Polaris has been in business for over 13 years and in that time we’ve only had one client who refused to pay.
We did a good job for them but the organization was run by a rather strange individual who I later learned had a reputation for not paying his bills.
In the end, we sued the company and won. Our saving grace when we went to court was a signed contract outlining the deliverables and payment terms.
Every formal business arrangement requires a contract and the relationship between a client and its PR agency is no different. A contract protects both of you in case things go wrong or your business situation changes and the agency’s services are no longer required.
Some large organizations have template contracts prepared by their legal team and purchasing departments, but if you’re a small to medium-sized enterprise it’s really not necessary. The PR agency will have a standard letter of agreement their clients are required to sign off on before any work can commence.
If you haven’t worked with a PR agency before here are the six must have items the contract should include:
#1 Scope of work:
The scope of work outlines the work your agency will do on your behalf. Whether it’s a simple, one-off project or a more complex arrangement, the deliverables should be specified.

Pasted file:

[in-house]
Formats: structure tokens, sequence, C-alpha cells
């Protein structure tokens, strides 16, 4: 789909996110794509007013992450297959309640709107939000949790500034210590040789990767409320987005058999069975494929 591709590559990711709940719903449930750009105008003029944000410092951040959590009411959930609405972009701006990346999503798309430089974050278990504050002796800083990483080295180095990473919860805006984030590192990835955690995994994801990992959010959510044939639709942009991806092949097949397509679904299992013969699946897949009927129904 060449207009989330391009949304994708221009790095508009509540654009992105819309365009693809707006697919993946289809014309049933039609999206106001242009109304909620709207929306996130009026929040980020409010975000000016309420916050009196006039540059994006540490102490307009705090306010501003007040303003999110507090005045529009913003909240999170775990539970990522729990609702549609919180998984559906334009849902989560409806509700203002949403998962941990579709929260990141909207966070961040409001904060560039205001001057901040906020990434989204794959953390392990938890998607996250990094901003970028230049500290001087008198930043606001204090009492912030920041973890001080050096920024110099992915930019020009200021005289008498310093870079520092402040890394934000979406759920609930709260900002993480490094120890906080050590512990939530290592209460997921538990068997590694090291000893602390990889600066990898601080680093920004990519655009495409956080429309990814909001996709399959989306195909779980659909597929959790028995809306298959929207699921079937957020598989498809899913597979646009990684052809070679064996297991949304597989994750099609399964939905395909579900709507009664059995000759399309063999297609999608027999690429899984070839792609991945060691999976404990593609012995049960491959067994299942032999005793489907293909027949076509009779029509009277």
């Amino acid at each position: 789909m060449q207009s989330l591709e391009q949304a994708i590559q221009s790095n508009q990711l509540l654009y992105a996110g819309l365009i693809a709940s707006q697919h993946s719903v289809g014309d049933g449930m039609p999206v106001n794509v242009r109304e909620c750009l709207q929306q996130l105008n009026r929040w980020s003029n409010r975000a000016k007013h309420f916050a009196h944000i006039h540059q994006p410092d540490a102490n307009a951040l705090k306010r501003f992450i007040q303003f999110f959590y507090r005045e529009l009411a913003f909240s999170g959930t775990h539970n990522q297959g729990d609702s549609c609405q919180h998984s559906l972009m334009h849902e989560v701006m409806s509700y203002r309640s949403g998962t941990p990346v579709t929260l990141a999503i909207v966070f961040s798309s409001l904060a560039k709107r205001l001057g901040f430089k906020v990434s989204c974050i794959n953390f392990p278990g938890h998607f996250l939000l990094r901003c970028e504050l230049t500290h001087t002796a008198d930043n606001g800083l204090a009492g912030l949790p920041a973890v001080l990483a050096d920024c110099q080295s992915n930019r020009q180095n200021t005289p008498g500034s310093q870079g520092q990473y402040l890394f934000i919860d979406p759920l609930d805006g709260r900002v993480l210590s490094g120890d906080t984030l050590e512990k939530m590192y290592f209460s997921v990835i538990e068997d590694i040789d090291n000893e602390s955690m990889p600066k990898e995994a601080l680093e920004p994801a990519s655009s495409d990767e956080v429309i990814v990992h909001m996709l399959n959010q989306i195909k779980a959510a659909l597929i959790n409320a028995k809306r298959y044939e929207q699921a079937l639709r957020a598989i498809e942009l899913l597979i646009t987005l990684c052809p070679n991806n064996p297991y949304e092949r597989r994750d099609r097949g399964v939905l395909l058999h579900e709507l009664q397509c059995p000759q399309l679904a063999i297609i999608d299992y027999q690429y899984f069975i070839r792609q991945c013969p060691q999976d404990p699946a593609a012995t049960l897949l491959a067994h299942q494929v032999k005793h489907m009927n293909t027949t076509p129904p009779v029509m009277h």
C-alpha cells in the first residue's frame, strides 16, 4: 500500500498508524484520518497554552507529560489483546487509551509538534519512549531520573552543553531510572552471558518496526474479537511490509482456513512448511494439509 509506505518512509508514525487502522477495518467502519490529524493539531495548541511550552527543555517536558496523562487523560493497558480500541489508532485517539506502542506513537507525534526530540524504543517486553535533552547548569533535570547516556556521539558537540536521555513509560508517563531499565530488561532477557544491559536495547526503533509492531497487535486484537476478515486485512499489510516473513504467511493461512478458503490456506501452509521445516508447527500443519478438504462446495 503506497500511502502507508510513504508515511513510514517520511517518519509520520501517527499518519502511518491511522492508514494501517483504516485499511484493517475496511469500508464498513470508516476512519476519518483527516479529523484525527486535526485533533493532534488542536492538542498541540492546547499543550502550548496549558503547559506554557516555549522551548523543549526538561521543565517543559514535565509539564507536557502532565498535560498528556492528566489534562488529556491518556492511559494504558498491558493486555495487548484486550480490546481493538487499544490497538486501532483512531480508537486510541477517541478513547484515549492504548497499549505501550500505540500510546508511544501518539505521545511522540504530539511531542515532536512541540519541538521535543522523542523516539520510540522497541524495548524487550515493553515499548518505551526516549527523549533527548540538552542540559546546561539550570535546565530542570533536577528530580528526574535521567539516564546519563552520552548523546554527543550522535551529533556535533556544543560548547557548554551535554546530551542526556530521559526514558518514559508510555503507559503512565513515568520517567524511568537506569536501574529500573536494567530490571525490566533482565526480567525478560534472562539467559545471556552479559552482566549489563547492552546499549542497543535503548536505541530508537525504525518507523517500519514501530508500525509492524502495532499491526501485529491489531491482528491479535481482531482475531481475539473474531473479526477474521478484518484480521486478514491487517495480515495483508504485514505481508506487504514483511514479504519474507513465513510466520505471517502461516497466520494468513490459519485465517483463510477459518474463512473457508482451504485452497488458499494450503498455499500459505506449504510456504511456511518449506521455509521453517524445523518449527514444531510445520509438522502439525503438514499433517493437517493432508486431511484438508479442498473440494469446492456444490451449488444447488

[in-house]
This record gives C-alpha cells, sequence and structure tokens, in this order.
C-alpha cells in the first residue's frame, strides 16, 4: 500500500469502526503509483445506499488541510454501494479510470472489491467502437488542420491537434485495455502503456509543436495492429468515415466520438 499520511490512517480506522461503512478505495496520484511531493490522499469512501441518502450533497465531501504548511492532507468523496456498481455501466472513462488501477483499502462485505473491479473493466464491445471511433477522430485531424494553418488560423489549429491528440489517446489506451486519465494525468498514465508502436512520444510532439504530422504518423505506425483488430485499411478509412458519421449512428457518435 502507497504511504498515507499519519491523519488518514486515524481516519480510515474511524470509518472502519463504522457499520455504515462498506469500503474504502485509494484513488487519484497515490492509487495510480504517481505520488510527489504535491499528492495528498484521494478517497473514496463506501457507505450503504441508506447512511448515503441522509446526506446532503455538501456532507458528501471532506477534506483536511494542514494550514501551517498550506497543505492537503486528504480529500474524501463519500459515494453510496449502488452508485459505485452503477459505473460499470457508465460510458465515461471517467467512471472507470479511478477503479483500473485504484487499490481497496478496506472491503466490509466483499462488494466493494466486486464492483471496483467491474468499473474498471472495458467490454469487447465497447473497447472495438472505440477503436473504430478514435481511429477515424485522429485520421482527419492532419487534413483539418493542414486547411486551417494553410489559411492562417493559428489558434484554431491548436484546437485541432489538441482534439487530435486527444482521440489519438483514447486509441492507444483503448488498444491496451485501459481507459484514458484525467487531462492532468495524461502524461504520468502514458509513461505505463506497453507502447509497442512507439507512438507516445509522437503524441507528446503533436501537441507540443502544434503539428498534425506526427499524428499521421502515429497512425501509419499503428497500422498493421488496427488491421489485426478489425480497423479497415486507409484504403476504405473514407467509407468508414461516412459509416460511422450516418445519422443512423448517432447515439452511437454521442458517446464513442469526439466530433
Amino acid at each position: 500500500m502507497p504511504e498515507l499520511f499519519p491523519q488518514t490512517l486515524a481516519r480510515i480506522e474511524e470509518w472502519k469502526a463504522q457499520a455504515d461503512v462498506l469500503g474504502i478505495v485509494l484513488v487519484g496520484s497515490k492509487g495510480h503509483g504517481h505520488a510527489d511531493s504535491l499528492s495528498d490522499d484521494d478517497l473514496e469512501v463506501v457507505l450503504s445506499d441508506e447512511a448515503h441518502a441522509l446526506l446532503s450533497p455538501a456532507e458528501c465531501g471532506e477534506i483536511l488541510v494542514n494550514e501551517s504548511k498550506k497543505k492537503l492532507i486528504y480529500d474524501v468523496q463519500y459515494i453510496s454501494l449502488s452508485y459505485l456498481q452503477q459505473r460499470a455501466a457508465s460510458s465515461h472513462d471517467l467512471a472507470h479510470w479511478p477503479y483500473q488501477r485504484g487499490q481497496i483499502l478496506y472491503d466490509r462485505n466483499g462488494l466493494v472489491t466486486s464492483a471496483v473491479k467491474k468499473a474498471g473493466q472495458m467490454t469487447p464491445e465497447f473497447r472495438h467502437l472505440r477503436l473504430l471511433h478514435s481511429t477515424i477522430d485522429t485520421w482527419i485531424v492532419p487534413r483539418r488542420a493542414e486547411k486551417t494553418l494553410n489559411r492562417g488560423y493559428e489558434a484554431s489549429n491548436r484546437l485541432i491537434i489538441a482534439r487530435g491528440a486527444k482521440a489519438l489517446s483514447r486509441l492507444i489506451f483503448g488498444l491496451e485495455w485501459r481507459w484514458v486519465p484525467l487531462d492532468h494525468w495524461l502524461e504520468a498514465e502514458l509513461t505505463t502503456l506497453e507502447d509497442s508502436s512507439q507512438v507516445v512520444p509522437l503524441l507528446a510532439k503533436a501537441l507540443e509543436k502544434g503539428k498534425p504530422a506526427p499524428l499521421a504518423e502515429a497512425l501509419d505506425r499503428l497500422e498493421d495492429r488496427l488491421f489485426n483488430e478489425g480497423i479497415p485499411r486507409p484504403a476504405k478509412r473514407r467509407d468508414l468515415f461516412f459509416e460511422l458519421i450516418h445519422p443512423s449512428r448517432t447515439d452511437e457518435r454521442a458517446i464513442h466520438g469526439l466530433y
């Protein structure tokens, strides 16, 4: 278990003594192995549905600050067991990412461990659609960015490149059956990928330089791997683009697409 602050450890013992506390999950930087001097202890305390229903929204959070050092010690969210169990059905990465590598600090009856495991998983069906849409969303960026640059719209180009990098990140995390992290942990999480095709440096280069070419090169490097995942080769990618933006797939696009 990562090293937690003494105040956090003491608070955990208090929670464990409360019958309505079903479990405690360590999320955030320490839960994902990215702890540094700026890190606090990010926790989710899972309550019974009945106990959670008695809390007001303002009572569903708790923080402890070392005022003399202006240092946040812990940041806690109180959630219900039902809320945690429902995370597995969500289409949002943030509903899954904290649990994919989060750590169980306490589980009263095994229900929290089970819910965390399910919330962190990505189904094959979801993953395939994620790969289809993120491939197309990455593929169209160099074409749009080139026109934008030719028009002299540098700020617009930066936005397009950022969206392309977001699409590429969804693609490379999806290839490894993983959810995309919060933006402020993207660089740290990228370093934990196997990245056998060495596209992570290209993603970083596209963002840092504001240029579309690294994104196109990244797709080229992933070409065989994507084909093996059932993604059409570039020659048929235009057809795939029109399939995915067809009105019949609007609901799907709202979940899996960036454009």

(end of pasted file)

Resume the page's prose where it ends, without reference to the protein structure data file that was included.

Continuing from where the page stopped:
If the details of your agency’s work plan are still fairly high level, that’s OK. It’s not essential that all of your i’s are dotted or your t’s are crossed. Outline the general ‘buckets’ of work your PR agency will tackle and indicate that detailed plans are still to be developed.
#2 Contract time period
The beginning and end dates of the contract must be specified.
#3 Termination clause
While your PR agency would love to have a guaranteed contract for the next year, it’s more realistic to include an escape clause, typically 30 days.
#4 Budget and billing procedures
The agency will want up front agreement on when they’re going to bill and the payment terms–and you’ll also want to know what to expect.
Both agency and client need to sign the agreement to make it official.
There are a few additional items clients sometimes specify in their contracts with PR agencies.
Clients don’t like it when PR agencies ‘bait and switch.’ This practice happens when heavy hitters (EG senior staff) are brought in to pitch a piece of business but are never again seen by the client.
It’s a good practice to outline the key staff who will be working on your business as long as you understand that turnover is a fact of life in the agency world.
Confidentiality or Non-Disclosure Agreement (NDA)
At times we are asked to sign an NDA prior to pitching a client, especially if confidential details about the client will be shared with us prior to meeting with them. At other times, a clause is included in the final contract, outlining that we will not divulge or disclose any information that’s deemed confidential.
Conflict of interest
As far as I’m concerned it goes without saying that a PR agency will never work with two clients that are competitors of one another or who represent some sort of conflict. Nevertheless, some clients are more comfortable spelling out the details of competitive organizations with whom the PR agency should not be working.
What items do you include in contracts with suppliers or clients?